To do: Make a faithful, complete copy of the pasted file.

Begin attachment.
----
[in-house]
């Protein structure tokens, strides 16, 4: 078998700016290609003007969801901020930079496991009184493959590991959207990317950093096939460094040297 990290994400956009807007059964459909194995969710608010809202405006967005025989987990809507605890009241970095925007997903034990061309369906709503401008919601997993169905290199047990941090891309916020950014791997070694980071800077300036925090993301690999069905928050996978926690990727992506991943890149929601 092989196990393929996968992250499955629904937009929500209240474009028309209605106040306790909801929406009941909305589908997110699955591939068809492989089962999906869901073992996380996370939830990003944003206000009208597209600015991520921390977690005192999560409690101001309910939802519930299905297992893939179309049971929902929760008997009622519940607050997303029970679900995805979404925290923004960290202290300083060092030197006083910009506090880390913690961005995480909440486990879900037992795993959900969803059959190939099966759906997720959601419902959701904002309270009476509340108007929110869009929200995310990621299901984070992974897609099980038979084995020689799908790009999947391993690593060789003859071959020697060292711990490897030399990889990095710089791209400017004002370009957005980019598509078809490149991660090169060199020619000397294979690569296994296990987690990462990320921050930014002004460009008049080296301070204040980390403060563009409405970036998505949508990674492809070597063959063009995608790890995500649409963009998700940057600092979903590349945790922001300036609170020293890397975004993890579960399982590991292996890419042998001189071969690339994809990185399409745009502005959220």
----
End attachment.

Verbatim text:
[in-house]
């Protein structure tokens, strides 16, 4: 078998700016290609003007969801901020930079496991009184493959590991959207990317950093096939460094040297 990290994400956009807007059964459909194995969710608010809202405006967005025989987990809507605890009241970095925007997903034990061309369906709503401008919601997993169905290199047990941090891309916020950014791997070694980071800077300036925090993301690999069905928050996978926690990727992506991943890149929601 092989196990393929996968992250499955629904937009929500209240474009028309209605106040306790909801929406009941909305589908997110699955591939068809492989089962999906869901073992996380996370939830990003944003206000009208597209600015991520921390977690005192999560409690101001309910939802519930299905297992893939179309049971929902929760008997009622519940607050997303029970679900995805979404925290923004960290202290300083060092030197006083910009506090880390913690961005995480909440486990879900037992795993959900969803059959190939099966759906997720959601419902959701904002309270009476509340108007929110869009929200995310990621299901984070992974897609099980038979084995020689799908790009999947391993690593060789003859071959020697060292711990490897030399990889990095710089791209400017004002370009957005980019598509078809490149991660090169060199020619000397294979690569296994296990987690990462990320921050930014002004460009008049080296301070204040980390403060563009409405970036998505949508990674492809070597063959063009995608790890995500649409963009998700940057600092979903590349945790922001300036609170020293890397975004993890579960399982590991292996890419042998001189071969690339994809990185399409745009502005959220």